Saturday, August 24, 2013

Online Identities: Who Are We?

I have recently moved to playing World of Warcraft again and the situation came up that I felt it was finally time to make a server transfer; I wanted to be able to experience the MMO part of the game and at the time that just was not happening. So I packed up my things and decided to move Tarinae away from her 6+ year home.

What this ended up was a journey and discovery that online identities become a major part of a gamer.

When I first rolled Tarinae, I was the only one. It was a name that I drudged up from the creative parts of my brain and I loved it. From the very first moment I rolled her, she was perfect. I also happened to be the only Tarinae in the whole of the game. I took Tarinae a step further and made a Twitter account @TarinaesJournal to have a nerd place to document her progress and her adventures. That quickly evolved into @Tarinae when I decided to start blogging as a WoW blogger and a lot of people knew my name.

I made a couple different iterations of Tarinae across other servers, including a Tiny Tarinae, that I used as a blogging project. When someone said Tarinae, you knew it was me. When I left WoW blogging for something else I changed my Twitter handle and a spam bot that never tweets picked it up, when I went back to use that name again that was my first throw into "Who Am I World" because I didn't know what I wanted anymore. 

By this time, I had created a random assortment of gaming profiles and I had adopted Tarinae across all of them including XBox, Playstation, etc. (Steam is a different story). I even have Tarinae on Gmail! So in my Twitter hassle, it turns out they only release inactive names in batches and there is nothing that I can do about it. So I went with my BattleTag. By this time, this was a thing and everyone's Twitter Name was their tag, I decided to use it as my handle, and so I was @Tarinae1821.

But I digress, allow me to get back to the game. When I decided to move to a new server, this time there were 12 other Tarinaes, none of which were me. There are countless servers, somewhere way over 300. I had a 12/300+ shot at hitting a server with my name and I hit the nail on the head. The most insulting part was that she was only Level 1. She was a name saver, a waste of space, and I was furious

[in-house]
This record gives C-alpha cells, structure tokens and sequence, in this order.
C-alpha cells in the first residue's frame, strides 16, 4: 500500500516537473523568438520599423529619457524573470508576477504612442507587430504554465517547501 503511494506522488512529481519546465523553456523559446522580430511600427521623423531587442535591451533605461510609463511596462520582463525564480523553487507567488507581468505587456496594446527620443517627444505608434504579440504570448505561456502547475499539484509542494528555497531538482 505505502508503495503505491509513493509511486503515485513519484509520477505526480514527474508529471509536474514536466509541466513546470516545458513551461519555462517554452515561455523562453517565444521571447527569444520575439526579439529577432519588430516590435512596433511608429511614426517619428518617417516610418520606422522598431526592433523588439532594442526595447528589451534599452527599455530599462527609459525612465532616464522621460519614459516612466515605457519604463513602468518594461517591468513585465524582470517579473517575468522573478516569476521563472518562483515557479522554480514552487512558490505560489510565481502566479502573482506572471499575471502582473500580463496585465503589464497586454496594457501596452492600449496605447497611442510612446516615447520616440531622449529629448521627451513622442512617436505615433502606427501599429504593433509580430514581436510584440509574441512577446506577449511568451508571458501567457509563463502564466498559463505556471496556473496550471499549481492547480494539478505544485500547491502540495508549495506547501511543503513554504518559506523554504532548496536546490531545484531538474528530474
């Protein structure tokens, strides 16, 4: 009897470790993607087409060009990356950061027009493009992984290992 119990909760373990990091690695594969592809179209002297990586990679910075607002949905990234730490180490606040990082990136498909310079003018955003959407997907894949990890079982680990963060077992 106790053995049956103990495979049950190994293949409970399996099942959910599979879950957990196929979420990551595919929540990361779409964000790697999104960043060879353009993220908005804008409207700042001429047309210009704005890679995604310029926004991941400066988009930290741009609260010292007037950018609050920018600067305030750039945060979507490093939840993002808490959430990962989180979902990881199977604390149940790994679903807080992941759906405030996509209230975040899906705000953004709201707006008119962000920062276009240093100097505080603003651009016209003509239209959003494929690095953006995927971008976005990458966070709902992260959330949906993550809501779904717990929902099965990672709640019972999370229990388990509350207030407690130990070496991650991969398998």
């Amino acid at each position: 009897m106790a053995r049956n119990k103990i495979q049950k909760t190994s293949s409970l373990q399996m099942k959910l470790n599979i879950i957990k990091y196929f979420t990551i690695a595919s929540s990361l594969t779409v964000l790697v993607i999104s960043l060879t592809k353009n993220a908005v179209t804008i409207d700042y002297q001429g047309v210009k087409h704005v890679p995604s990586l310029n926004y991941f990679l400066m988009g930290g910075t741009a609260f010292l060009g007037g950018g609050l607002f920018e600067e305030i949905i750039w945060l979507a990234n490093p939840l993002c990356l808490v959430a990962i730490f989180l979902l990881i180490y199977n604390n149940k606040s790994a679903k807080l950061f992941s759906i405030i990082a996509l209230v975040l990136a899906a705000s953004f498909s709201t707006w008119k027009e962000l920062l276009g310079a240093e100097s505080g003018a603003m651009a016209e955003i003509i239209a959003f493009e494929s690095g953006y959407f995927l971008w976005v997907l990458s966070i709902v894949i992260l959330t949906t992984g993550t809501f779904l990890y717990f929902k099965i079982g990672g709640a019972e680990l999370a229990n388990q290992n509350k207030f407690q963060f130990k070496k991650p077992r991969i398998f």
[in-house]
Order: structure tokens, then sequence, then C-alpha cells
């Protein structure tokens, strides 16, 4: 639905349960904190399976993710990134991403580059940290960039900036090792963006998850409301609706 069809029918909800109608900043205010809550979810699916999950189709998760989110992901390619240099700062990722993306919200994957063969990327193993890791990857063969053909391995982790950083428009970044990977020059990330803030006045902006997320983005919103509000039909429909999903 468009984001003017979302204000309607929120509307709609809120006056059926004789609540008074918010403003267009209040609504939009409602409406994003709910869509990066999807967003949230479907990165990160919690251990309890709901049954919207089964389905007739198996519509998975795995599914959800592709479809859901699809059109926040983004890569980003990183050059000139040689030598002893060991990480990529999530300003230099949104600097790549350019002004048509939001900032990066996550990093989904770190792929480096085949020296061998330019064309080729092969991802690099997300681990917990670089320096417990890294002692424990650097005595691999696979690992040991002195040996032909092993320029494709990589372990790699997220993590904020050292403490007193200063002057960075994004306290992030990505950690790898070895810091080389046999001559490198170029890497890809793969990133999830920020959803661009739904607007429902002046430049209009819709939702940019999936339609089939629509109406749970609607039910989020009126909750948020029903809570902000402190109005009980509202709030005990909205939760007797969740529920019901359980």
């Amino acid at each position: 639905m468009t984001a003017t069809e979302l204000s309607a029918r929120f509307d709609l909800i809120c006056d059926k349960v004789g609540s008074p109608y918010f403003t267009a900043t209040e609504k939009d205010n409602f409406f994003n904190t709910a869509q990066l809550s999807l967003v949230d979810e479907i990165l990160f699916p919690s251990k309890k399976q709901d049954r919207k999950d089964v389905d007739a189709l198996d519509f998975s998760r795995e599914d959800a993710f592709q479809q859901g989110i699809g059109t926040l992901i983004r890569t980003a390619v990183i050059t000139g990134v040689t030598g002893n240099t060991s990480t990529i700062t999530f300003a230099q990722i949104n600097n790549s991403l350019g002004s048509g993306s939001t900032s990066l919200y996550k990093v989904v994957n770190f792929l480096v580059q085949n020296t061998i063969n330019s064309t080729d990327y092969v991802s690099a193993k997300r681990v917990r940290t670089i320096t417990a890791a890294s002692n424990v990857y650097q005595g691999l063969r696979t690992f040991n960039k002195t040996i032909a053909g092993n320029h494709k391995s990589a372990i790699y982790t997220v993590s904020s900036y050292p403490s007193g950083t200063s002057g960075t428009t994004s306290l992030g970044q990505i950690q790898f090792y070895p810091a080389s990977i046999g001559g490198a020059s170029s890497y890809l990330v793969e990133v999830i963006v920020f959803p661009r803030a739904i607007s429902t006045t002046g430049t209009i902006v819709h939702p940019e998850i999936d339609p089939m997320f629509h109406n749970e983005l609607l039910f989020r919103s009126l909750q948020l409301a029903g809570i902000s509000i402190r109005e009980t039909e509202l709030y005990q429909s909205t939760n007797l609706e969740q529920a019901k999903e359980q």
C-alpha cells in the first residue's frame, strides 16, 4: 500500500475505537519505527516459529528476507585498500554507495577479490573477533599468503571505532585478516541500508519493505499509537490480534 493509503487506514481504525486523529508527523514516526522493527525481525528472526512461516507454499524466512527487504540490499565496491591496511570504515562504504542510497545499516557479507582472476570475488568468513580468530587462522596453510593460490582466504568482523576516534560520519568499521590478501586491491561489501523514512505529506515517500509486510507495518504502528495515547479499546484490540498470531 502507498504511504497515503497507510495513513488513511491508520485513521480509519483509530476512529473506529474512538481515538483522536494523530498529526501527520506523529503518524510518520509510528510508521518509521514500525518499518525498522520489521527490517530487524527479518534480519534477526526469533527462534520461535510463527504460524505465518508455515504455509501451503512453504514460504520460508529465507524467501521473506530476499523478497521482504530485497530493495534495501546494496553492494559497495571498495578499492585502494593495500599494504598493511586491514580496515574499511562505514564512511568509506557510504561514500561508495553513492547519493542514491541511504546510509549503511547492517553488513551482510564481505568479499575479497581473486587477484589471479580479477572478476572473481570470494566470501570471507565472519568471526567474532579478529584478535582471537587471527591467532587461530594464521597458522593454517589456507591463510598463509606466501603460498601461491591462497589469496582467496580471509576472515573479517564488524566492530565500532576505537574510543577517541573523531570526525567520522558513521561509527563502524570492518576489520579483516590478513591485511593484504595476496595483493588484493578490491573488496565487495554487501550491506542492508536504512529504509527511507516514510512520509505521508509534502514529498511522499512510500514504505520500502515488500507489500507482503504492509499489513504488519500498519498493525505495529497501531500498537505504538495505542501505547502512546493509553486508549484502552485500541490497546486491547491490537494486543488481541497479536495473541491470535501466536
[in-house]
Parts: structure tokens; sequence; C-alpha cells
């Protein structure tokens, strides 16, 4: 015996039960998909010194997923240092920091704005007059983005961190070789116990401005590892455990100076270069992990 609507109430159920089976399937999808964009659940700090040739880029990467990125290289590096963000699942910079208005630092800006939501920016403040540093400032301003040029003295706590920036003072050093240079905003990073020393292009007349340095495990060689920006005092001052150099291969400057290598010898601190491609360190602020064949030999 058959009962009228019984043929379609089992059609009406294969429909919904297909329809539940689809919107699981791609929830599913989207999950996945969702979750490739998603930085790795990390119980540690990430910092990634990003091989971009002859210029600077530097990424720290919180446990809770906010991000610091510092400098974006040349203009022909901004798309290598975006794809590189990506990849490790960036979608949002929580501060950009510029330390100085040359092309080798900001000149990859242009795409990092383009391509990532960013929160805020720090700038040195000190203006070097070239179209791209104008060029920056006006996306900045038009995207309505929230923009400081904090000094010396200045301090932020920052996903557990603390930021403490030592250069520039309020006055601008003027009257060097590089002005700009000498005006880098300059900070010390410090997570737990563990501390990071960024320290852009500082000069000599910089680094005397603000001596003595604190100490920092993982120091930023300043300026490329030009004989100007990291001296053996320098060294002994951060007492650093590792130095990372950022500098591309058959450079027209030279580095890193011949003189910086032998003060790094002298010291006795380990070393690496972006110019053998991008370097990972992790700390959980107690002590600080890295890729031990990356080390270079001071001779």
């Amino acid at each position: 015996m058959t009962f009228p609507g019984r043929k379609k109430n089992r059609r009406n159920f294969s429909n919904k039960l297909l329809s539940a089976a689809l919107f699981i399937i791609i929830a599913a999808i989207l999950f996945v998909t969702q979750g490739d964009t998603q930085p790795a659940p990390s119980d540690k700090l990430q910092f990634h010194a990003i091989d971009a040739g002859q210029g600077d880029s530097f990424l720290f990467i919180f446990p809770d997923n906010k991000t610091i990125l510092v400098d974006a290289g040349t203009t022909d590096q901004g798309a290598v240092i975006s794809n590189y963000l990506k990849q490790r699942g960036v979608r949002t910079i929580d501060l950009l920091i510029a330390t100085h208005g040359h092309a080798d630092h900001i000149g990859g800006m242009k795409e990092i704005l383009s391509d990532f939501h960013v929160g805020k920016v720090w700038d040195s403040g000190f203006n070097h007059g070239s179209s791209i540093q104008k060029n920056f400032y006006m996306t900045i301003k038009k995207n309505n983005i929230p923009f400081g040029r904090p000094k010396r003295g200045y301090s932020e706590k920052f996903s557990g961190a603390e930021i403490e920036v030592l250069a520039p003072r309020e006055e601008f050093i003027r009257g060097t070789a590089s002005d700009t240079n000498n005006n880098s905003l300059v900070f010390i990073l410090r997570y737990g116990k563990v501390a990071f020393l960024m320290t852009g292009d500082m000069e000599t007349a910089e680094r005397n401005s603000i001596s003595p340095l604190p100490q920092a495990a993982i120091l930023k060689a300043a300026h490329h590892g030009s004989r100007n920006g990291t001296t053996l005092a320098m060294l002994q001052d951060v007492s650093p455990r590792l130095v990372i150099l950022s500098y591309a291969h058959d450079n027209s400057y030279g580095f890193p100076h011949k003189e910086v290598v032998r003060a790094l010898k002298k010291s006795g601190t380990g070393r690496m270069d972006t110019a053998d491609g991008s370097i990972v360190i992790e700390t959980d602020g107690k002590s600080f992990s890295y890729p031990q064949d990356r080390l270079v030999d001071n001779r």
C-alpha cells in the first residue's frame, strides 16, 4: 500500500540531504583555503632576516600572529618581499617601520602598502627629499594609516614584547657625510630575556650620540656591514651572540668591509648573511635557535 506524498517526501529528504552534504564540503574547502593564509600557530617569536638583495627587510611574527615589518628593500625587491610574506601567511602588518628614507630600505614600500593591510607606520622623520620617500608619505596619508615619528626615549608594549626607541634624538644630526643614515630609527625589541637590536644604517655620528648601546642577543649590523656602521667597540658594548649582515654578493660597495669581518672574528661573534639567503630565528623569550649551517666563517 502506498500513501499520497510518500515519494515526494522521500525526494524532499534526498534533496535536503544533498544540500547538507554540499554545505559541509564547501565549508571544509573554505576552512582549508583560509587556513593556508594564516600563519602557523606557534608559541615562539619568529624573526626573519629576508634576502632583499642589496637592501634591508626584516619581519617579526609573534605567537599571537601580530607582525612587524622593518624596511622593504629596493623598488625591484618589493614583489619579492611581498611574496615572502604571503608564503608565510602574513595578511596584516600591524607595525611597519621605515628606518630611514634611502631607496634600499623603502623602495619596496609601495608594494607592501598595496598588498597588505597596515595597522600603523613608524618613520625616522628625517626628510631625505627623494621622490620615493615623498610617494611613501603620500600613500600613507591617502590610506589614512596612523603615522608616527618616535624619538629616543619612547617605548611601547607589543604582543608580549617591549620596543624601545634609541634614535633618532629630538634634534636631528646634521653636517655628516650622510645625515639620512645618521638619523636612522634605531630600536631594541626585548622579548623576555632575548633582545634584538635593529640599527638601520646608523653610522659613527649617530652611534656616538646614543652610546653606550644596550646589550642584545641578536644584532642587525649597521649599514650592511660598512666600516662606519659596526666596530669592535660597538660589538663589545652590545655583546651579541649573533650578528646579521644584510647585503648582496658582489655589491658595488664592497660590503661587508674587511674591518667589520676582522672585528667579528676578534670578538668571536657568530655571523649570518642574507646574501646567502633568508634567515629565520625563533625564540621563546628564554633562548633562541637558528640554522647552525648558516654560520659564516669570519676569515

I consulted Twitter, I ranted on Facebook, I rambled on podcasts, I even petitioned to have the name flagged but it didn't work. I am Tarinae. That is MY online identity, it is my gamer identity. She and I are one in the same and I had no idea what to do. And in that moment, my inner sociologist kicked in and I really started to analyze who we are and who we claim to be. This identity meant the world to me and my online presence but to a non-gamer, to a non-geek I was behaving irrationally; this would have been all trivial but in my heart of hearts I felt like someone had stolen my identity. 

Most people would say that it is time to take a break from WoW at that point. But it was more than that. Tarinae is how people know me on Twitter, from communities, from games, from browser interactives, from a lot of things. Being Tarinae is how I have met some of my MOST AMAZING friends. 

And that was where the problem came in.

In the end, I opted for making a special character in the name and circumventing the system (as allowed by the TOS of course) but when I see her name and that it isn't written correctly, I know a part of me is still out there, floating in the limbo of online identity nether. 

I asked this question on Facebook and across Twitter and it has spurred a lot of wonderful conversation but who are you? Do you have an identity that you are attached to? So many of us do. You're in great company.

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